Schools can choose to defer inspections until 2024 after Ruth Perry inquest

Ruth Perry took her own life while waiting for a negative Ofsted report. Credit: ITV Meridian

Schools can ask to defer Ofsted inspections until the New Year following the outcome of the inquest into the death of Reading headteacher Ruth Perry.

All schools in England due an Ofsted visit this week can request their inspection is deferred until 2024, and all requests will be granted, unless the watchdog has significant concerns.

It comes after Mrs Perry took her own life after an Ofsted report downgraded her Caversham Primary School from its highest rating to its lowest over safeguarding concerns.

Senior coroner Heidi Connor last week concluded that the inspection on November 15 and 16 last year “likely contributed” to Mrs Perry’s death.

Two school leaders’ unions have called for Ofsted inspections to be paused immediately to allow time for “meaningful action to be taken” following concerns raised in Mrs Perry’s inquest.

The general secretaries of the Association of School and College Leaders (ASCL) and school leaders’ union the National Association of Head Teachers (NAHT) said simply granting inspection deferrals to schools at the end of term does not go far enough.

School staff said Ruth Perry was left tearful and incoherent after the Ofsted inspection on November 15 and 16 last year. Credit: Family handout

An Ofsted spokeswoman said: “This is the final week for inspections this term. We will use our existing deferral policy to give headteachers the ability to defer their inspection to the New Year, if they don’t want it to go ahead this week.

“We will explain this when we make the notification calls today (Tuesday).

“It’s important that school inspections continue, in the interests of children and parents – but we are determined to work sensitively with headteachers and their staff.”

She added: “We recognise and understand the strength of feeling in schools, following the inquest into the tragic death of Ruth Perry.

“We are immediately introducing a number of measures that we described last week and talked through with our lead inspectors today. And we are developing new training for all inspectors, to include external experts, that will take place in early January.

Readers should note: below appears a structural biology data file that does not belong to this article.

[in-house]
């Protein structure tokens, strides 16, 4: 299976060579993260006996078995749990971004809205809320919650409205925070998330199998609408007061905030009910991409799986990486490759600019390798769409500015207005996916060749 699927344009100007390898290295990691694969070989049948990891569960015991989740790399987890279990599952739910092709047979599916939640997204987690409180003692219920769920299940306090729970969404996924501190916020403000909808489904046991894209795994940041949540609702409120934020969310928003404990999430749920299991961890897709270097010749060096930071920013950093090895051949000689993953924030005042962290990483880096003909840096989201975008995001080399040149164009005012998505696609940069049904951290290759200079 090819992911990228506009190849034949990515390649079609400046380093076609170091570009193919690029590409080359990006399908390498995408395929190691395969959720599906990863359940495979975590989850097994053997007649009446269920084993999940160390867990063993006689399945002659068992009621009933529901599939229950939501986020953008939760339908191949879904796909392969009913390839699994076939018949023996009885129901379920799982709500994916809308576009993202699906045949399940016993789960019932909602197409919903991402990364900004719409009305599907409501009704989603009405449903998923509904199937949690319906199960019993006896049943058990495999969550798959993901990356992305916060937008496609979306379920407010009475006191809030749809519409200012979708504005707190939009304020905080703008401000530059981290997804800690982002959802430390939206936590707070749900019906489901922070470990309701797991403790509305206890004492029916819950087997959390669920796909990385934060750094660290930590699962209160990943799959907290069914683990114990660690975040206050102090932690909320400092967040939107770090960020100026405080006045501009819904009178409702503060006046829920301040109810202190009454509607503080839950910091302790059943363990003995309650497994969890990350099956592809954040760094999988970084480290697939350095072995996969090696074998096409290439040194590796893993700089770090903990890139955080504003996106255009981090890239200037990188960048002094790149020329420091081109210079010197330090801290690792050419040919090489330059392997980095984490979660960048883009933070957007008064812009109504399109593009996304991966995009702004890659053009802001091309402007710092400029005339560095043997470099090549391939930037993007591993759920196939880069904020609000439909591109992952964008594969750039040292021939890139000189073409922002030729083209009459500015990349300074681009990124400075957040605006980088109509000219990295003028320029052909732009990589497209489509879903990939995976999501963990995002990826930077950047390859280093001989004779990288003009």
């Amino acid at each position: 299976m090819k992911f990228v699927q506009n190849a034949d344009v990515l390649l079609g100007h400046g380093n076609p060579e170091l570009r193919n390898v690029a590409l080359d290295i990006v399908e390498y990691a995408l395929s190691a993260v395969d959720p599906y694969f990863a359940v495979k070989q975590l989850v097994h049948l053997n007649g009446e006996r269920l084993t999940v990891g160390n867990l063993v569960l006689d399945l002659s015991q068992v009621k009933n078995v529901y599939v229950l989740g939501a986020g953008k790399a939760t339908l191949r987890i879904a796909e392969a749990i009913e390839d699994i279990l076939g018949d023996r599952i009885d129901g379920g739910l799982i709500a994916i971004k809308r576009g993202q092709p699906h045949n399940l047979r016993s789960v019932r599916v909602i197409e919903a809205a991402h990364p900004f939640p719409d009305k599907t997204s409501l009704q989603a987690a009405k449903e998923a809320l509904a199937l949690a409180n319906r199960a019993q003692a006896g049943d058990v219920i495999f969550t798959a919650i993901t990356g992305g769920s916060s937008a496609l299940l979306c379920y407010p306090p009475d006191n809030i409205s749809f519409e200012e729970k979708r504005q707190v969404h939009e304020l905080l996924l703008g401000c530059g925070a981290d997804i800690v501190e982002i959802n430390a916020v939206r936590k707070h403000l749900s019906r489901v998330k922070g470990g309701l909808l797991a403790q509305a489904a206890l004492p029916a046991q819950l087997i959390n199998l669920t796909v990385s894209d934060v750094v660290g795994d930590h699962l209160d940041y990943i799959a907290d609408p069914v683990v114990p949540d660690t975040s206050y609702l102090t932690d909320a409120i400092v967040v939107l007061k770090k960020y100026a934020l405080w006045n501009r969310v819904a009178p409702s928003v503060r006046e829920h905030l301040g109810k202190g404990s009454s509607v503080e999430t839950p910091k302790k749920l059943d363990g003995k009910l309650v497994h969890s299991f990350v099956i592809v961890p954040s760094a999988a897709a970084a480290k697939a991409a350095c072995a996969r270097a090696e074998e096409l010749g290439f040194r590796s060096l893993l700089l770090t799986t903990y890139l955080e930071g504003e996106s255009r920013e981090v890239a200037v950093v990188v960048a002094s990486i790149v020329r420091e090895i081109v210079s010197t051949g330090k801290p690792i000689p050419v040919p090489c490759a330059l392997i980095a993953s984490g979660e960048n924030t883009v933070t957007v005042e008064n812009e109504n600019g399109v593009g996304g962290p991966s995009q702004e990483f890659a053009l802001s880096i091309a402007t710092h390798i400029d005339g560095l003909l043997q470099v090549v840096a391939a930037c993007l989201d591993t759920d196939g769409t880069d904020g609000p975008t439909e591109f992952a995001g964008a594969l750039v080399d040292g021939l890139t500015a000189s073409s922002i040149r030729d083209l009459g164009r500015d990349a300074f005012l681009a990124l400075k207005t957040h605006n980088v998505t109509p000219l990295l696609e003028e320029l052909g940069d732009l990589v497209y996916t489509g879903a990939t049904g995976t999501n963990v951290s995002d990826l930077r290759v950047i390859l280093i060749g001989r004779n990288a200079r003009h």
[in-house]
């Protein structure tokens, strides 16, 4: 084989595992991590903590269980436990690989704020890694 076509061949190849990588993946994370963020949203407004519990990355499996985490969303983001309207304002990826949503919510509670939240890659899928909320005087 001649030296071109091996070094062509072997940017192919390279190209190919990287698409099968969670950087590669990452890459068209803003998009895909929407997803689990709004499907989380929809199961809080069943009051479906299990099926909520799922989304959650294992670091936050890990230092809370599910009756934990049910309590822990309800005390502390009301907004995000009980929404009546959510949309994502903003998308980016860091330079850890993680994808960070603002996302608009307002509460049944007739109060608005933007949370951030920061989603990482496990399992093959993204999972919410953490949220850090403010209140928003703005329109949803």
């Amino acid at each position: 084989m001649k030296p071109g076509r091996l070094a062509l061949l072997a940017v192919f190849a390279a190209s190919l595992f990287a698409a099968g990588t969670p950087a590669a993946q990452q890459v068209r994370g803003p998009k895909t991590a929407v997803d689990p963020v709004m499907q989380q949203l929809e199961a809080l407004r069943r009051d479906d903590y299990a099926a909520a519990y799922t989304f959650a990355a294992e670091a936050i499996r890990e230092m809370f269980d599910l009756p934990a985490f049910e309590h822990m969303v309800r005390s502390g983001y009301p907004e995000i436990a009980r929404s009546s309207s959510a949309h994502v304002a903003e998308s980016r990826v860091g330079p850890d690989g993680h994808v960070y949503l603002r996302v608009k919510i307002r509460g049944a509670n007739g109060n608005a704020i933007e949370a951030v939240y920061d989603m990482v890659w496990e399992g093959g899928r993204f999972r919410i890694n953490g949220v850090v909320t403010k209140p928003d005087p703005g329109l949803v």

“These measures address several areas of concern set out by the coroner. When we receive the coroner’s report we will urgently address all remaining issues.”

Paul Whiteman, general secretary of the NAHT, said: “Ofsted’s response to the coroner’s findings remains wholly inadequate. Granting schools deferrals from inspections in the last week of term completely misses the point.

“We reiterate the need for Ofsted to pause inspections until meaningful measures are put in place to address the very serious concerns raised by the coroner last week.

“It would be completely wrong for Ofsted to inspect schools at the start of the New Year when we know the harm those inspections can have. Beyond that, we need a fundamental review of how inspection works in England.”

Geoff Barton, general secretary of the ASCL, said: “We’re pleased that Ofsted has committed to using its deferral policy to give headteachers the ability to defer inspections this week. However, we do not think this goes far enough.

“At the conclusion of the inquest into the death of Ruth Perry, the coroner set out seven areas of concern for a regulation 28 report she intends to issue to prevent future deaths. It is that serious.

“Given the gravity of the situation, the government and Ofsted should immediately pause all inspections until they have a clear plan and timetable in place to address each area of concern. Continuing to inspect, without proper pause and review, is reckless and dangerous.”

Want a quick and expert briefing on the biggest news stories? Listen to our latest podcasts to find out What You Need To Know...

On Monday, Education Secretary Gillian Keegan signalled further changes to Ofsted inspections in a bid to prevent a repeat of the Ruth Perry “tragedy”.

Speaking in the Commons, Ms Keegan highlighted reforms already introduced before saying Mrs Perry “dedicated herself” to her school and the Government wants to “build on her legacy” to help ensure “such a tragedy never happens again”.

A Department for Education (DfE) spokeswoman said: “Ruth Perry’s death was heartbreaking and the coroner’s findings make clear that lessons need to be learned.

“As the Education Secretary said in the Commons yesterday, Ruth dedicated herself to her school and we will work with her family and Ofsted to build on her legacy ensuring the inspection system supports students and teachers.

“Following the inquest it’s right that Ofsted is giving schools the choice to defer inspections until January, as an extension of their existing deferrals policy.”

If you or someone you know is in need of support you can contact the following organisations.

Samaritans 116 123